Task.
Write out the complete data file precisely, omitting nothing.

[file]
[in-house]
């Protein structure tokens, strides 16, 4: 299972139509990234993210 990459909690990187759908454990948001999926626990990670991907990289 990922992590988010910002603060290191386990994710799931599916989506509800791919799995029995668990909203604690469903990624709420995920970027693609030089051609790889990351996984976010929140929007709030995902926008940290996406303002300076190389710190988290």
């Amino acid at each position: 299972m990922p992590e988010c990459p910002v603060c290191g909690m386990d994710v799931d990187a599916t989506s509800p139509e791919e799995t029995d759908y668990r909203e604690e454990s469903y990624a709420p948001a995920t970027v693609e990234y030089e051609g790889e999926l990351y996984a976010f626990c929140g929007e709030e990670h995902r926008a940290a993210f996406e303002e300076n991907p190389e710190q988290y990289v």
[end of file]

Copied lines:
[in-house]
């Protein structure tokens, strides 16, 4: 299972139509990234993210 990459909690990187759908454990948001999926626990990670991907990289 990922992590988010910002603060290191386990994710799931599916989506509800791919799995029995668990909203604690469903990624709420995920970027693609030089051609790889990351996984976010929140929007709030995902926008940290996406303002300076190389710190988290």
């Amino acid at each position: 299972m990922p992590e988010c990459p910002v603060c290191g909690m386990d994710v799931d990187a599916t989506s509800p139509e791919e799995t029995d759908y668990r909203e604690e454990s469903y990624a709420p948001a995920t970027v693609e990234y030089e051609g790889e999926l990351y996984a976010f626990c929140g929007e709030e990670h995902r926008a940290a993210f996406e303002e300076n991907p190389e710190q988290y990289v």